Barbie’s Purpose 

Barbie deals with themes of existentialism, gender, and purpose as Barbie travels to the real world to discover who she is. “On What Was I Made For,” Billie Eilish sings about Barbie's struggles with her purpose. On the surface, the lyrics reflect almost exactly what happens to Barbie on screen, she used to float but now she falls, and she’s not sure how to deal with the fact that she’s just something people can buy and pay for. Even though Barbie is meant to be the perfect woman, her struggles reflect those of real girls. The feeling of floating through life as a young girl the same way Barbie floats down to her car each morning, then one day not understanding your purpose and falling. The discovery that society bases the value of your life as a woman, not on any of the things that actually make you who you are, and instead only on what your purpose is to men is just as jarring for Barbie as it is for young girls dealing with it for the first time.

Barbie’s existential struggle reflects that of the young girls who play with her, and in “What Am I Made For” Eilish can express this in a way that connects with her young adult and adolescent listeners. Her voice is soft and broken, and she sings almost in a whisper as she asks repeatedly “What was I made for?” over a simple piano melody.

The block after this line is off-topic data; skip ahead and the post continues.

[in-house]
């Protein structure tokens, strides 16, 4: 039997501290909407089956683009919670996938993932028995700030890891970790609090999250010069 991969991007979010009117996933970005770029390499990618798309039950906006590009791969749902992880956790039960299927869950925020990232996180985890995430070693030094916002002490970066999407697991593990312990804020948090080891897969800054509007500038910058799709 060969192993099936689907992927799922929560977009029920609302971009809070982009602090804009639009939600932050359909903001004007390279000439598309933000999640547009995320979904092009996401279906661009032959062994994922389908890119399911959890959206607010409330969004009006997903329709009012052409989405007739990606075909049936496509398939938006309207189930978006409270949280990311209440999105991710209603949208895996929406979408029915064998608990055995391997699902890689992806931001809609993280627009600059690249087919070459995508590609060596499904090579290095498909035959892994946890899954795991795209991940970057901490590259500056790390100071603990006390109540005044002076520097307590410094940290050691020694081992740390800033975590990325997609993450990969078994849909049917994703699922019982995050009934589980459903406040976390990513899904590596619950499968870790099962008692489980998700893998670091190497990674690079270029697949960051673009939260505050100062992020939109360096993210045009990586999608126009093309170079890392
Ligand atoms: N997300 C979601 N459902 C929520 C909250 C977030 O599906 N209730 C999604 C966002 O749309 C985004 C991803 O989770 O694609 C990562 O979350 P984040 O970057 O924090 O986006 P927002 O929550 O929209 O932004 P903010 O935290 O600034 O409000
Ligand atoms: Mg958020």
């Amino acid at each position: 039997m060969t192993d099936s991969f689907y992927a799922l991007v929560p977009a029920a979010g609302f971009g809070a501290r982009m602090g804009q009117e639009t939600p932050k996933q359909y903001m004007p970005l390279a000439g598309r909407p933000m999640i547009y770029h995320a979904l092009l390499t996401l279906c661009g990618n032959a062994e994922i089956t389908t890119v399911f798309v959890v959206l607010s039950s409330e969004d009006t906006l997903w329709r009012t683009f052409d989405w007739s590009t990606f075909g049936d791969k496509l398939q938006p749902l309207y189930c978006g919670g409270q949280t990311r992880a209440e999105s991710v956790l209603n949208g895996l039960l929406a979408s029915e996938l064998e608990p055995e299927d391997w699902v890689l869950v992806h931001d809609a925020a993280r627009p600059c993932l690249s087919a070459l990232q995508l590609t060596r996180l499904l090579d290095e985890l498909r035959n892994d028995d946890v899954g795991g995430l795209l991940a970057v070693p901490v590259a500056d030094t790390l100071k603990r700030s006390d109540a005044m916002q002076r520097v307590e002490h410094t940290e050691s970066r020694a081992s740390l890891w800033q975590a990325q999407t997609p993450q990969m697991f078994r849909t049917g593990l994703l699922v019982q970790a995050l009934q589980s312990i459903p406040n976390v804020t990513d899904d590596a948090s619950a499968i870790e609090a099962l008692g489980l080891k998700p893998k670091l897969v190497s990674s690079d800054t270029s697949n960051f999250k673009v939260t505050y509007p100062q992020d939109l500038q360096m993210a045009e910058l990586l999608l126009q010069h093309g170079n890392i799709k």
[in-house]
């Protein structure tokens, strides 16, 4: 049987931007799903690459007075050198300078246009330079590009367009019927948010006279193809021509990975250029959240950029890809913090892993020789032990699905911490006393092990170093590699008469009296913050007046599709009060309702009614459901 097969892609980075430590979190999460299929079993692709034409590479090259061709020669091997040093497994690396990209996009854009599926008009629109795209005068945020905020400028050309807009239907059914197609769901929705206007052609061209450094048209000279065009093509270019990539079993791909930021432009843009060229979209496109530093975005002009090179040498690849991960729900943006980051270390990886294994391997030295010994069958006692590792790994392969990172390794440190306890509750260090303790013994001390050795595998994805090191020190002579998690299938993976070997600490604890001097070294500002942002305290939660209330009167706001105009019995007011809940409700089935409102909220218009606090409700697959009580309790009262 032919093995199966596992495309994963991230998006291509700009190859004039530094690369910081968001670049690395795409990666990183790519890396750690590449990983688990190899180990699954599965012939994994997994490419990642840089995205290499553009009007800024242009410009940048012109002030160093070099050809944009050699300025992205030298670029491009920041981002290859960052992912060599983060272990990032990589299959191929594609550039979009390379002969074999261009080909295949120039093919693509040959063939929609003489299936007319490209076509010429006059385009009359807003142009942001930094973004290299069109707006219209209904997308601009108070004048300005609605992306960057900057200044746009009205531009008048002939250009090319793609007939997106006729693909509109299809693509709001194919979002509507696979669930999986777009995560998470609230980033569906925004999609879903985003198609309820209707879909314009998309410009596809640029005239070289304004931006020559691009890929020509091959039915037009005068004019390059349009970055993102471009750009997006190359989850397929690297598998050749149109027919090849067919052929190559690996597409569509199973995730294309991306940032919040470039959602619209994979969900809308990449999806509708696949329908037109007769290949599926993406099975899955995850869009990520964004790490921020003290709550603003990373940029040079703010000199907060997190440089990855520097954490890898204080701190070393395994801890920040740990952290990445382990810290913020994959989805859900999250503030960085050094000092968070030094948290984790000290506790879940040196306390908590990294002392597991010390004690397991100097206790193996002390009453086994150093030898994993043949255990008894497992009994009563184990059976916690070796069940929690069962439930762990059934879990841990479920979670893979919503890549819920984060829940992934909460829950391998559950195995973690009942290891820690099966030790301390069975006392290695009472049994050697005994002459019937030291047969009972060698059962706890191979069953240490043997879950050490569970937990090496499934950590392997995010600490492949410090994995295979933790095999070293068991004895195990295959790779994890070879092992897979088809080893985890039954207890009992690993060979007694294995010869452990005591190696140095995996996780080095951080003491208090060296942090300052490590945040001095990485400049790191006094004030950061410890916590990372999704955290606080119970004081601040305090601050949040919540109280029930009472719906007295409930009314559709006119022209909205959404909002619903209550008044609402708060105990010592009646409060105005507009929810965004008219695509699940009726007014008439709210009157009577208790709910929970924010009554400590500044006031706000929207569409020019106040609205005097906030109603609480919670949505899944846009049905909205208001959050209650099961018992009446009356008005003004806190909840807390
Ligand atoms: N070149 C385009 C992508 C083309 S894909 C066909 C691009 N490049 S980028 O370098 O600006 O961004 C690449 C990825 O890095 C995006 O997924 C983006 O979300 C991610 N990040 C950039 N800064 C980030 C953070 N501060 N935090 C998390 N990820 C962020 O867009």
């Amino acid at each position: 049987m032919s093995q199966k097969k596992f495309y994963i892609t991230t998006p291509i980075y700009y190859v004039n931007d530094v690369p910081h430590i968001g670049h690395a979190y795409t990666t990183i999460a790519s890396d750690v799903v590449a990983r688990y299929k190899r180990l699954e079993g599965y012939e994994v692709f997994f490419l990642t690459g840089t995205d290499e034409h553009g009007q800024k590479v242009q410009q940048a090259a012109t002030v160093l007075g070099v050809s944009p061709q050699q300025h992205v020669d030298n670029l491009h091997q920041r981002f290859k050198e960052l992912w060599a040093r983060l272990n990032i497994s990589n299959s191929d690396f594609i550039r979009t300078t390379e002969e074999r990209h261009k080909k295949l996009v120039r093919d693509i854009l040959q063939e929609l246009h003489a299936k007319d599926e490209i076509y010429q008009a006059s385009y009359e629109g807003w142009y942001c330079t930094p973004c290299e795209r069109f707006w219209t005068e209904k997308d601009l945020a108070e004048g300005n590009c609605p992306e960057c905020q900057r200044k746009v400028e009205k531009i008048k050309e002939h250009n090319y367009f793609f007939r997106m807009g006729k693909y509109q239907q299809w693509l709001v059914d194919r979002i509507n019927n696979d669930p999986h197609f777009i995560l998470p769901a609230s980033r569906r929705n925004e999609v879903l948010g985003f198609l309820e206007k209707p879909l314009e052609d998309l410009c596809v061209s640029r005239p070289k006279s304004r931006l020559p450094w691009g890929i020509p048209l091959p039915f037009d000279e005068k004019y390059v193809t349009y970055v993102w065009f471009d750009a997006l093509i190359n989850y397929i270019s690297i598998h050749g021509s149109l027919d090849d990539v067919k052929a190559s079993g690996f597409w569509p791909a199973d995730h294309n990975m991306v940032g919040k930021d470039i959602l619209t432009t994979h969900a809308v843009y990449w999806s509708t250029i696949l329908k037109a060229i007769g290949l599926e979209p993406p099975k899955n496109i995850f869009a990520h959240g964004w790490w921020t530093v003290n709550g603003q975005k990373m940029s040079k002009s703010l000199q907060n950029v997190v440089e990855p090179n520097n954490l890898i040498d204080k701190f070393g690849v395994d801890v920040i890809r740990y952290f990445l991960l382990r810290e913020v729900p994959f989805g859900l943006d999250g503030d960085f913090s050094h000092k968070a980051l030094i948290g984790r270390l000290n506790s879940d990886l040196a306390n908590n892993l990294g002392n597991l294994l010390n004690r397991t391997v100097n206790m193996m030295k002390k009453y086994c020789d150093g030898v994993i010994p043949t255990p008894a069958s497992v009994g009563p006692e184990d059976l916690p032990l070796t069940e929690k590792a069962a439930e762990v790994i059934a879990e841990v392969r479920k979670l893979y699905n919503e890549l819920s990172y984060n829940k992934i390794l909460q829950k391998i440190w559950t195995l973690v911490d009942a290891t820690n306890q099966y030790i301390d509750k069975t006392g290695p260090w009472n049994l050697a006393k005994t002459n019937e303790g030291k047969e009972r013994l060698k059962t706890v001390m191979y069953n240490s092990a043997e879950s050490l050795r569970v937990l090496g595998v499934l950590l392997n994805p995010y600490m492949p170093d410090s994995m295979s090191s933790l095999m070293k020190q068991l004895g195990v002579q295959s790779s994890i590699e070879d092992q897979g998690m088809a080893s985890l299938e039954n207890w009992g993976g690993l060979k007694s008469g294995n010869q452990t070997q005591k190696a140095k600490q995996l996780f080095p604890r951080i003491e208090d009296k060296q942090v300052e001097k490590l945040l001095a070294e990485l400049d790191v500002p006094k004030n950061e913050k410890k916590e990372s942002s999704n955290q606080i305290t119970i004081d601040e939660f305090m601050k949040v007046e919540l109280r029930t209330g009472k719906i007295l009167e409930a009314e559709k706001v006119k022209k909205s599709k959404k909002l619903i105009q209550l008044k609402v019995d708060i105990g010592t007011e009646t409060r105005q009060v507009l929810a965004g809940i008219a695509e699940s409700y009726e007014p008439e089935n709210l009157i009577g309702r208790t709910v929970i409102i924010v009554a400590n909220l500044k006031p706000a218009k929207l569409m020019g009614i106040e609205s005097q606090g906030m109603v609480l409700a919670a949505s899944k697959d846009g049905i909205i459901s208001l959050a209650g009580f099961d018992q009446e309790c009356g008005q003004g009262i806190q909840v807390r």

Hearing Barbie’s struggles in this song sung by a popular artist helps the viewer further understand the similarities between Barbie and themselves. While Barbie might have literally stopped floating and started falling, viewers and listeners can understand the feeling of suddenly no longer moving through life with ease when sung by Eilish, a real artist with whom they already have a connection too. “What Was I Made For” vocalizes the feelings Barbie can’t seem to understand, not being able to grapple with the fact that the people around you predetermine your purpose as a woman.



Barbie: The Album is just as important as a storytelling tool to the movie as the script. Each song has a specific feeling found in the movie and further emphasizes it to viewers. Some songs like “I’m Just Ken” and “What Was I Made For” tell us exactly what feelings the characters are wrestling with in that scene. Other songs, like “Man I Am” and “Dance The Night” set the tone for the scene. Either way, Barbie: The Album achieves its goal of furthering Gerwig's story. While they serve this narrative purpose, the songs are also masterfully produced and fun to listen to.

Barbie: The Album is sure to find its way into your summer playlist—you won't be able to resist its shiny pink exterior and its heartfelt interior.